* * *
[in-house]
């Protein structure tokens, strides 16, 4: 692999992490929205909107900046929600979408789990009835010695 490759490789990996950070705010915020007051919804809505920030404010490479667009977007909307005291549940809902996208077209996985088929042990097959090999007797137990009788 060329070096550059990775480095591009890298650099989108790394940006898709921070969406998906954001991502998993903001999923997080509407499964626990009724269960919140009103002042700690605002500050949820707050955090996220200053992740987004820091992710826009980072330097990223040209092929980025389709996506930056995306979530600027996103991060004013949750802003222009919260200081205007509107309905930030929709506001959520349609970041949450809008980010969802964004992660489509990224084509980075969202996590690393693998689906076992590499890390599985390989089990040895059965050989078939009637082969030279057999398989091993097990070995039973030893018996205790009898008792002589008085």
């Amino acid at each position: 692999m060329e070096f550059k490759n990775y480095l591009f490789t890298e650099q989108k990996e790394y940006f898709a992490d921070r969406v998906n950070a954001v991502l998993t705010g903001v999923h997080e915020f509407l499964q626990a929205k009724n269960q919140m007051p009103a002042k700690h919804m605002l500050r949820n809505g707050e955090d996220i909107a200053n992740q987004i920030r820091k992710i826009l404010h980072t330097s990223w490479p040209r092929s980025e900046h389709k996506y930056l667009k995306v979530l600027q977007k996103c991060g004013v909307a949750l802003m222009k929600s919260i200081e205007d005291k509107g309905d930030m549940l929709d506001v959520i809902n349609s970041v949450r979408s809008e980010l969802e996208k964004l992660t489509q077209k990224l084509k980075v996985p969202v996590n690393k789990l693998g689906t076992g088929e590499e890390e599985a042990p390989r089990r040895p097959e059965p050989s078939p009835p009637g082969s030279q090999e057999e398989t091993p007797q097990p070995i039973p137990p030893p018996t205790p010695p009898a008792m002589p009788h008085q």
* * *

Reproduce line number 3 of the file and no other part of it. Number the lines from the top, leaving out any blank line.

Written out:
């Amino acid at each position: 692999m060329e070096f550059k490759n990775y480095l591009f490789t890298e650099q989108k990996e790394y940006f898709a992490d921070r969406v998906n950070a954001v991502l998993t705010g903001v999923h997080e915020f509407l499964q626990a929205k009724n269960q919140m007051p009103a002042k700690h919804m605002l500050r949820n809505g707050e955090d996220i909107a200053n992740q987004i920030r820091k992710i826009l404010h980072t330097s990223w490479p040209r092929s980025e900046h389709k996506y930056l667009k995306v979530l600027q977007k996103c991060g004013v909307a949750l802003m222009k929600s919260i200081e205007d005291k509107g309905d930030m549940l929709d506001v959520i809902n349609s970041v949450r979408s809008e980010l969802e996208k964004l992660t489509q077209k990224l084509k980075v996985p969202v996590n690393k789990l693998g689906t076992g088929e590499e890390e599985a042990p390989r089990r040895p097959e059965p050989s078939p009835p009637g082969s030279q090999e057999e398989t091993p007797q097990p070995i039973p137990p030893p018996t205790p010695p009898a008792m002589p009788h008085q």